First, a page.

Janet Stewart suffered an injury on December 5, 2003 while working as a PE teacher for Richmond Community Schools. Ms. Stewart was assisting a student in a gymnastic maneuver when the student fell on her causing Ms. Stewart to break her right leg. While recovering from that injury, Ms. Stewart fell again at home fracturing her right hip. Treatment for the broken leg was provided without dispute. However, treatment for the hip injury was denied by the employer as not work related. Ms. Stewart filed an Application for Adjustment of Claim with the Board seeking workers’ compensation benefits for the hip injury.
Following an evidentiary hearing, the Hearing Member found that Ms. Stewart’s hip injury was caused by the original work injury, and he awarded her Permanent Total Disability as a result of her injury. On appeal, the Full Board reversed the finding of PTD and remanded the case to the Hearing Member for a determination of Ms. Stewart’s PPI rating.
Ms. Stewart did not immediately seek an appeal to the Court of Appeals. She continued to argue that she was PTD on remand, but she stated, in the alternative, that her PPI rating was be 39% of the body. After review of the additional evidence submitted, the Hearing Member found that Ms. Stewart had suffered a 39% whole body PPI. Ms. Stewart appealed that ruling to the Full Board. The Full Board affirmed the PPI rating and Ms. Stewart then perfected her appeal to the Court of Appeals arguing that she was PTD as a result of the work injury, and the PPI awarded was inadequate to compensate her for her injuries.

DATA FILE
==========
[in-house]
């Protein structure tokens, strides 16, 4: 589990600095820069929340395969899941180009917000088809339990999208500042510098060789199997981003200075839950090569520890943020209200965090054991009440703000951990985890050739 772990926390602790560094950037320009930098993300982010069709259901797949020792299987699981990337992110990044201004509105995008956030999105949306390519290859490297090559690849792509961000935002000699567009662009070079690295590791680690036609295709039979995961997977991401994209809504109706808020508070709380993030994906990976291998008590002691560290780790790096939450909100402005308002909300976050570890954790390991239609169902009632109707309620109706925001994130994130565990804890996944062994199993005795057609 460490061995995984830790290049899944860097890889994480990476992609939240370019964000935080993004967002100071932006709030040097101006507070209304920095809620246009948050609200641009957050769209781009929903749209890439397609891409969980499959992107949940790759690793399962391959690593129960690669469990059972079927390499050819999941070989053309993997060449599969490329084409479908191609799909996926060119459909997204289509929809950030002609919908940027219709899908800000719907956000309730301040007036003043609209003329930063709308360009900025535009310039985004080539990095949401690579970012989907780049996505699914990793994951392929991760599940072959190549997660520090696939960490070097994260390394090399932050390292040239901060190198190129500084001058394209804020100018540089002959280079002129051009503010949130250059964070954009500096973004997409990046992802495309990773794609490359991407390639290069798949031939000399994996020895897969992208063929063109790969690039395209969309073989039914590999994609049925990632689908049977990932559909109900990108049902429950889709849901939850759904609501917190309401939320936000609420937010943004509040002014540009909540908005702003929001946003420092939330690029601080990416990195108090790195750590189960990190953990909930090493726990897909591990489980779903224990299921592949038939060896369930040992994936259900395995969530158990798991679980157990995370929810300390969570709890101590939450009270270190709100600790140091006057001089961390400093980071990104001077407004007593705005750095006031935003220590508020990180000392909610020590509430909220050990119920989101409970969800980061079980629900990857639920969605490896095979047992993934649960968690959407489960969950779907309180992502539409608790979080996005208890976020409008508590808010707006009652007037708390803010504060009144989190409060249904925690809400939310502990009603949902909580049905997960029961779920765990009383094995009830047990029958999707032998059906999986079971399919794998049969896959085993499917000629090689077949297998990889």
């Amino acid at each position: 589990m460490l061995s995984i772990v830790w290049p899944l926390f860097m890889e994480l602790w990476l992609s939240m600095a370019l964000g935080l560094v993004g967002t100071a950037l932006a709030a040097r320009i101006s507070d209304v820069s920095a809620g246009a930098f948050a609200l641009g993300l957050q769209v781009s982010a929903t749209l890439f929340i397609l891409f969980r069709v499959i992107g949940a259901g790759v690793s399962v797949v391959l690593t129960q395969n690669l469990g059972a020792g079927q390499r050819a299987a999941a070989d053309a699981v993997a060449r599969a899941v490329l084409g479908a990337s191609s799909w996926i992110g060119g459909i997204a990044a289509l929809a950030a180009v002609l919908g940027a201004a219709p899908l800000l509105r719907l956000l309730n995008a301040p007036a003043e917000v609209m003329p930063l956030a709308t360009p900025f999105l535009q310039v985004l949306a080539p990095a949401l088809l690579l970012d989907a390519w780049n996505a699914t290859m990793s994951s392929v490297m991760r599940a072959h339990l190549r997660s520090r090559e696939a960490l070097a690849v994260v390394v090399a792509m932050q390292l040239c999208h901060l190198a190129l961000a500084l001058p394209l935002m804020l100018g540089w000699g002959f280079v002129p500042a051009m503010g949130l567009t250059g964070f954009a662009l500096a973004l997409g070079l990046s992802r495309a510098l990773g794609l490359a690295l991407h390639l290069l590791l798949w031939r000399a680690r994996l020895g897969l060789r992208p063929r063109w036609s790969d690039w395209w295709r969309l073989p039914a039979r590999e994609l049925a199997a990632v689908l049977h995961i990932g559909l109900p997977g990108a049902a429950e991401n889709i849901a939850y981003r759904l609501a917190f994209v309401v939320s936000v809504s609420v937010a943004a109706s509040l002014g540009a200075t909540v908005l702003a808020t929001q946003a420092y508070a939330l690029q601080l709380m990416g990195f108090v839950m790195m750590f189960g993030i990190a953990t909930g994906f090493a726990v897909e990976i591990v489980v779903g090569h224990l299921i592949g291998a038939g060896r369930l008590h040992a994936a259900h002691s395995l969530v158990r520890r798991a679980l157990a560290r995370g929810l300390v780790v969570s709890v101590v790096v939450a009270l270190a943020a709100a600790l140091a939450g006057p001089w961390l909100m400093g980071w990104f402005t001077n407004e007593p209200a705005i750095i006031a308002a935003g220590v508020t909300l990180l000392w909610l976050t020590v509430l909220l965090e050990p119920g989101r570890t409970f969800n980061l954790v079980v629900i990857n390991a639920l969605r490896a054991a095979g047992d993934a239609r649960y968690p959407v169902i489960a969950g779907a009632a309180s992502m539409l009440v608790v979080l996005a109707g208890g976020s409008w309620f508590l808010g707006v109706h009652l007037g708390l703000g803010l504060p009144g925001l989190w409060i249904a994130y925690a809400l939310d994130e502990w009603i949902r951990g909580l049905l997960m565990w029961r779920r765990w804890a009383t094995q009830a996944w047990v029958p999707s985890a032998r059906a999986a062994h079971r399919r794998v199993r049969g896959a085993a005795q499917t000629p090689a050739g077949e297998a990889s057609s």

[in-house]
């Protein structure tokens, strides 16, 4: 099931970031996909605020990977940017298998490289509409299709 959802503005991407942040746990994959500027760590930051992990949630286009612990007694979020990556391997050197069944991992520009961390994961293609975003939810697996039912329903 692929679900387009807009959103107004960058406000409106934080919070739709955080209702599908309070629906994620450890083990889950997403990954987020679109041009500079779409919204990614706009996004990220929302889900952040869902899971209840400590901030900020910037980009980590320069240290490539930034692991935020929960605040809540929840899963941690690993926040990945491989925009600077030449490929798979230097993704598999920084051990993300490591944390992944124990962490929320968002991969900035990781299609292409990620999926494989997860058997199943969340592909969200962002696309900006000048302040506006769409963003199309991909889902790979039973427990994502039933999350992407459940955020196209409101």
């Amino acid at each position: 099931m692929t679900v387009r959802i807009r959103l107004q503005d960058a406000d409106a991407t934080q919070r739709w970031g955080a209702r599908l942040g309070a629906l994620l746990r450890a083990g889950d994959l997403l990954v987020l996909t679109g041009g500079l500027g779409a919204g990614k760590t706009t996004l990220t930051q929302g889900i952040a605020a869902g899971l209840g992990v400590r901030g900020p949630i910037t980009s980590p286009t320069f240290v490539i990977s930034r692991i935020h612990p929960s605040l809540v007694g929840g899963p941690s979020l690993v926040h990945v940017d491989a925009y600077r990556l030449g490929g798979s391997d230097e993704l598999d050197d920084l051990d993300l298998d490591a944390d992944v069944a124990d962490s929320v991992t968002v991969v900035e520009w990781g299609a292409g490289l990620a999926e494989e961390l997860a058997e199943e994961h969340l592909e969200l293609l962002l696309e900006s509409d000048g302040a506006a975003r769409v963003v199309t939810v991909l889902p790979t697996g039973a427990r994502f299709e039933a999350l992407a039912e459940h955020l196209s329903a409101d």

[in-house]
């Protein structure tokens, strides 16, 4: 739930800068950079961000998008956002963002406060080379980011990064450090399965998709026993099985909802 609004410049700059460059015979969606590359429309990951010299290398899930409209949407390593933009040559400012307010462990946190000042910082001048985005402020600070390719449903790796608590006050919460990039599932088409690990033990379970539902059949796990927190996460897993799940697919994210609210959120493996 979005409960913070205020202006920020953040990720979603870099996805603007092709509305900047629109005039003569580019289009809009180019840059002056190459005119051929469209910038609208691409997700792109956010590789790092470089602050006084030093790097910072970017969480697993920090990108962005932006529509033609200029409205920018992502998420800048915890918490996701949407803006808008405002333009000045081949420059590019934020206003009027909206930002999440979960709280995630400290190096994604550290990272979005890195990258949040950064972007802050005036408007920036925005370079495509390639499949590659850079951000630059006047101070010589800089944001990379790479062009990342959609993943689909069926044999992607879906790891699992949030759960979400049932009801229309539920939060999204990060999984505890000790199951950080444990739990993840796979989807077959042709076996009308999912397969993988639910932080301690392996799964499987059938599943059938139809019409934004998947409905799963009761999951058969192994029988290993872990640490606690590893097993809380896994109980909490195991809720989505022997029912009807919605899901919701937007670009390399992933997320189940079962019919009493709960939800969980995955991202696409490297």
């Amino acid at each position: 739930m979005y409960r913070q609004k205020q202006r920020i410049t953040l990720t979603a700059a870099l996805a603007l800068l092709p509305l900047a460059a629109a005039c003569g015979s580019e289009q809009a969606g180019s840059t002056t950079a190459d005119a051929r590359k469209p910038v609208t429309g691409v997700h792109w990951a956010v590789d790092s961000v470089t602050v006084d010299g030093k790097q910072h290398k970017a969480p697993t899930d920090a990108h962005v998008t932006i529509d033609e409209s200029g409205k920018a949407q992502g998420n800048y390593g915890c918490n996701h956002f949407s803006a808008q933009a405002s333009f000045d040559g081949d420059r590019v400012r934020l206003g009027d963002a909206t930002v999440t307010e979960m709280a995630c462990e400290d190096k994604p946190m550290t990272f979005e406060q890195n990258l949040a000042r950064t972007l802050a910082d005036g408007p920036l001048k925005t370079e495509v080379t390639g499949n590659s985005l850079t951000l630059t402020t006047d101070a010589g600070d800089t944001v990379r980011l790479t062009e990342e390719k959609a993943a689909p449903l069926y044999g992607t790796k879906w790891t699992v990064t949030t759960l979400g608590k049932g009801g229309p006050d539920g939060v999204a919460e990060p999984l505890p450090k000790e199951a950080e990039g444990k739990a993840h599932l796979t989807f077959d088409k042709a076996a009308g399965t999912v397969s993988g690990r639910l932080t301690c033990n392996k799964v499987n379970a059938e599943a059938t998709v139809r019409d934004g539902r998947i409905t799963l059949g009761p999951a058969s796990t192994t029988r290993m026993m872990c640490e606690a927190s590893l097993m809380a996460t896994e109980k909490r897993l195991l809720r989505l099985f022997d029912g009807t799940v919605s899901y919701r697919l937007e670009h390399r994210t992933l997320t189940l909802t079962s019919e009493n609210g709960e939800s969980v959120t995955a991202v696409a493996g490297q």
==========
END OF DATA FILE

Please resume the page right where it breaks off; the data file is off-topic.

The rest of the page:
In the decision rendered by the Court of Appeals, Janet Stewart v. Richmond Community Schools, 964 Ind. App. 927 (Ind. Ct. App. 2012), the court looked closely at the procedural history of the case. It relied on a prior Supreme Court’s holding in Cox v. Worker’s Comp. Bd., 675 N.E.2d 1053 (Ind. 1996) that “an order regarding temporary total disability benefits is a final decision subject to appellate review, even though the parties’ dispute is not yet fully resolved as to all issues.” Id. At 1056-57. Based on this prior holding, the Stewart Court then found that Ms. Stewart had waived her right to claim PTD. They reasoned that a reversal of the PTD determination during the first Full Board review was “analogous to a ruling on temporary total disability” as discussed in Cox. 964 N.E.2d 930-31. Ms. Stewart’s failure to take an immediate appeal to the Court of Appeals once the PTD finding was reversed by the Full Board was, therefore, held to be a waiver of her right to appeal it later. Id.
This case should serve as a warning to future litigants. The remand of a case by the Full Board to the original Hearing Member may nevertheless start the 30 day deadline for appeal of the Full Board decision to the Court of Appeals if that remand decision impacts the award (or denial) of disability benefits to the employee.